Sunday, November 11, 2007

The Landscape of Loss: Sens 3 - Habs 1

For 54 minutes yesterday, the Montreal Canadiens reduced the Evil Empire that is the Ottawa Senators to an obedient colony. Then came the uprising.

The Putsch toppled a Canadiens grip that seemed to have taken too much out Les Glorieux by game's end. The strike came in the appearance of 3 goals in 6 minutes by a team unfazed by Montreal's determination to add a third defeat to the Sens' loss column. In this game of do or do not, there is no try, almost amounts to nothing. And so Montreal carried only pride aboard the bus down the eastern stretch of the Trans-Canada. They made it hard for Ottawa, an effort worthy of almost-satisfaction, but again almost doesn't pad the stats.

If the Habs didn't collect their harvest on this day, they may have planted a seed. A seed of doubt in the minds of the Senators who saw a team deliver the full package to Kanata.

As the Canadiens were coming out with the passion that transforms regular season play into playoff intensity, Cristobal Huet was slowly writing the storyline that was meant to see the Habs upset the Senators. As the simmering emotions enveloping this game rose to a furious boil, Huet was at the top of his craft foiling Ottawa's onslaught with unbelievable stops from all sides of the crease. After a beautiful save on a Daniel Alfredsson penalty shot, the game pried a jubilant fist pump out of a usually bland and unresponsive Huet who proved incapable of containing the excitement that had taken over this game.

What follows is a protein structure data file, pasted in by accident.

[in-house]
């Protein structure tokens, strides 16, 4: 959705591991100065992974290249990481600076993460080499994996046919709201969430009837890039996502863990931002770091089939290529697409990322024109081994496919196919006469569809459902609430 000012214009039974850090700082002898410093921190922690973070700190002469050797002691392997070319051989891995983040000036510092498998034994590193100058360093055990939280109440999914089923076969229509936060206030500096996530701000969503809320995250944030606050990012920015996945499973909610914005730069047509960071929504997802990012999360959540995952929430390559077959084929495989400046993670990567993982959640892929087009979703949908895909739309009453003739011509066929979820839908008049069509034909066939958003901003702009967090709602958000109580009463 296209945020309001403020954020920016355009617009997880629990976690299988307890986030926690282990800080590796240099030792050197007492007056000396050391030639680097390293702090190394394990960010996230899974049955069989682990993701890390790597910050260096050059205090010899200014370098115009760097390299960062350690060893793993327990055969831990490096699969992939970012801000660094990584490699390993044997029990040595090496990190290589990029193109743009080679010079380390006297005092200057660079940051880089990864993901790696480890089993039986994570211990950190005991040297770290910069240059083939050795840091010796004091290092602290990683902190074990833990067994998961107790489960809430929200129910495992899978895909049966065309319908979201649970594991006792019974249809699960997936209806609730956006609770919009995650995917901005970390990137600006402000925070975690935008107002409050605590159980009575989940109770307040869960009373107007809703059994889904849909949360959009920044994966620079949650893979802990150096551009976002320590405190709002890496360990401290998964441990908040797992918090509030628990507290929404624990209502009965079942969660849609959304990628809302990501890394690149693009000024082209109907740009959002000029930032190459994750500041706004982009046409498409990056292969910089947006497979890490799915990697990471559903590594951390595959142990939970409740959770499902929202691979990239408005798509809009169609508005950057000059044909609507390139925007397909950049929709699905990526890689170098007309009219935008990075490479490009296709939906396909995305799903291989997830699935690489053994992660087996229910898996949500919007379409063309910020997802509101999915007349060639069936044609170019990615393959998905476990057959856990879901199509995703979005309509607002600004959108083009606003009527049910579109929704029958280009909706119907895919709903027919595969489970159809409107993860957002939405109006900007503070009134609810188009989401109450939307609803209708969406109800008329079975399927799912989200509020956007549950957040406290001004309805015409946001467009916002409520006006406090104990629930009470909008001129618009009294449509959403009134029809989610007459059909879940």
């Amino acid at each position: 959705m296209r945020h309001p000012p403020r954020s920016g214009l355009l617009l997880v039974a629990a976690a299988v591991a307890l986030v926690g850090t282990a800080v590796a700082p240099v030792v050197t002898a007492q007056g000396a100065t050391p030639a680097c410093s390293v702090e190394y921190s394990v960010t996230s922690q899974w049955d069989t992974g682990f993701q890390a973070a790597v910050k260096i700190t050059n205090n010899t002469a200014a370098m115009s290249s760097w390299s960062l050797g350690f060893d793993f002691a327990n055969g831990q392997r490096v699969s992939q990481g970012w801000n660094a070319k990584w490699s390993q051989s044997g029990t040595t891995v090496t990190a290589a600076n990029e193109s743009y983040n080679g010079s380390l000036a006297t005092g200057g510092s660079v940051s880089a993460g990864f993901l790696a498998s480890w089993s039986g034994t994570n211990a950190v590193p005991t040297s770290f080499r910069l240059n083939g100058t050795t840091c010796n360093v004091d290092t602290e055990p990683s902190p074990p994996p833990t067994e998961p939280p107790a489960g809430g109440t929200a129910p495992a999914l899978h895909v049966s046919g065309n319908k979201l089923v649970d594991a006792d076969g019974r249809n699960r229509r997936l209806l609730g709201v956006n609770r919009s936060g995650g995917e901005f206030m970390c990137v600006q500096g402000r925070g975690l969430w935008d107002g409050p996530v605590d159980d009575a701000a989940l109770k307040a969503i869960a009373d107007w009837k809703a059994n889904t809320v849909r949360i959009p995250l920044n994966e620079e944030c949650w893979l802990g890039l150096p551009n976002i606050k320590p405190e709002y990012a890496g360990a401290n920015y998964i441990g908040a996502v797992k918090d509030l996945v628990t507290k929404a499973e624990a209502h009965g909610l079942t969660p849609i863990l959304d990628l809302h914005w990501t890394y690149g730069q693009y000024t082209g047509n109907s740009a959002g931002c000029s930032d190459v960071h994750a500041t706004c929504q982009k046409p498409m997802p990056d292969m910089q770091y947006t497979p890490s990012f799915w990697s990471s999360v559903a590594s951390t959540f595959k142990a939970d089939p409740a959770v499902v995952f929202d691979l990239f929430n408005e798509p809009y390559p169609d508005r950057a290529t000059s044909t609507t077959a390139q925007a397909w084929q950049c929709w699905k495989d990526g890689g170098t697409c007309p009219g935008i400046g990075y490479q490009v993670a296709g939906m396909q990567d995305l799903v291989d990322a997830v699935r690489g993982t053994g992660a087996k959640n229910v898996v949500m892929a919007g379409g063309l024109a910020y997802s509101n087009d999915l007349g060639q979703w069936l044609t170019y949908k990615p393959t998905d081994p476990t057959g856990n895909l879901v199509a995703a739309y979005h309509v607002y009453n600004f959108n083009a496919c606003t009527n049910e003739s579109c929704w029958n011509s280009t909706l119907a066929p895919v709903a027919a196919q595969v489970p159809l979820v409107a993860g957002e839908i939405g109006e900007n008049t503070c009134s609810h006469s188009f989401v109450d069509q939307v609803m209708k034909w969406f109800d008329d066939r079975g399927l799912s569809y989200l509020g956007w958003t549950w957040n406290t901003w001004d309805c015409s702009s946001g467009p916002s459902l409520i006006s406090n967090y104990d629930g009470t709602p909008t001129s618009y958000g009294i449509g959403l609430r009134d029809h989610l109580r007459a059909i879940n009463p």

Because don't fool yourselves, this was the best game of the season. Evenly matched teams led by sublime goaltending, solid defence, relentless forechecking, swift skating and a will to win.
The Canadiens showed that their record this season is one of merit. After yesterday's game they deserved more.

Let it be known, however, that despite what was beginning to look like another shutout performance for Huet, that is until Alfredsson's tally opened the gates, the Senators probably had every spectator in the building, in the country believing in what eventually happened: they could find a way to beat Montreal. In containing the natural talent to be found everywhere on a team performing at an improbable record setting cadence, the Canadiens' pace slowed to a point of physical and mental fatigue. Cue a tiring and predictive defensive shell that Ottawa soon found ways around. Followed by the Alfredsson marker that pinned the Habs on the ropes. Then came the Neil knockdown that caused irreparable damage to Montreal's fleeting hopes. The empty netter, an unnecessary reminder of what was amply evident, Ottawa will decide when and how a game ends no matter how close they are pushed to the edge.

Montreal pushed them close, but in doing so they also followed the Senators to the brink. And by that time, in the bat of an eyelash, Ottawa catapuled around Montreal and simply needed what seemed like a flick of a finger to send the Canadiens to their fatal fall.

Sens win. Get used to it.


Bryan said...

im diggin the harvest analogy

Senators Lost Cojones said...

Well, you certainly have our attention now. This little rebellion calls for closer scrutiny.

What? I'm just trying to stay in character...